Nobody can be exposed throughout their entire career to high emotional stress and expect to remain in perfect health because we are all human, and not superheroes, said Cadieux, who stressed that providing healthy wellness resources and reducing the pressure of expectations should result in a better performance by professionals.

Wellness is a continuous process and a necessary first step towards a healthy practice of law. It is also a collective responsibility of the profession to provide a culture that encourages wellness and to increase the capacity of practitioners to reach for help as required, as well as for the individual practitioner, who needs to assert the right to their own wellness, insisted Cadieux.

The research team that wrote this report will follow up later in 2022 with recommendations for specific actions that can be undertaken to promote the well-being of Canadian legal professionals. Phase II of this study, scheduled to conclude in 2024, will include interviews with legal professionals across Canada to explore differences by province and territory.

“We are looking forward to seeing the recommendations that will come later this fall. These will provide us action plans to build on what we’re currently doing and ensure that we are addressing the current gaps to better support members of the legal profession,” said Bujold.

Stigma: Reality or perception?

If there is a silver lining in the National Study on the Psychological Health Determinants of Legal Professionals in Canada, it might be that the perceived mental health stigma that some members believe is pervasive throughout the legal profession, is actually much less pronounced.

In fact, the gap between personal and perceived stigma with respect to mental health issues was found to be large. In response to the statement “I think that people with mental health issues could snap out if they wanted to,” 9.3 per cent of respondents answered in the affirmative. But when asked the same question about how others thought, 44 per cent of respondents said they perceived others in the profession felt that way.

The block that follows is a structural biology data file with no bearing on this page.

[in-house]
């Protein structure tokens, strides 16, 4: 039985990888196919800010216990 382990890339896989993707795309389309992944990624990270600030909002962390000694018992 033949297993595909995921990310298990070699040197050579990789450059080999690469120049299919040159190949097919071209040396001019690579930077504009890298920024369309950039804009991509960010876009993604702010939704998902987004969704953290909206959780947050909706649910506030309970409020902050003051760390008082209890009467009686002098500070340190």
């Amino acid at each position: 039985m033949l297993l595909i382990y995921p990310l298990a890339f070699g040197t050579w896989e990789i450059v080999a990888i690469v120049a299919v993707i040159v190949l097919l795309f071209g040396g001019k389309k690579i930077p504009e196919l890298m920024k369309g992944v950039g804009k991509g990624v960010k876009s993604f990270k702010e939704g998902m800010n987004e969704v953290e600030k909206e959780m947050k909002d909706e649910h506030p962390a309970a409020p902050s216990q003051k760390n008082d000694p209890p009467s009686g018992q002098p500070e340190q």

When asked if they thought that people with mental health issues are to blame for their problem, only 3.6 per cent answered yes, but the perception was that the percentage was much higher, at 38 per cent.

A similar gap existed when asked whether mental health issues are a sign of weakness. While only 6.1 per cent said yes, it was perceived that the real number in the profession was much higher, at 53.8 per cent.

And as to whether “people who experience mental health conditions are not as capable of working in law as those who do not,” 19 per cent of members actually had this perception, but individuals perceived the number was nearly four times higher, at 64.8 per cent.

Cadieux said the stigma perception gap revealed surprised her. “It’s a huge gap, and it shows [why] we have to discuss wellness issues. If we discuss this, we will be able to fill the gap,” she predicted.

Bujold acknowledged the need for action. “As leaders of the Canadian legal community, we have an important role to play, and we should strive to transform the way in which we conduct business and create environments that help remove the stigma around mental health,” he said.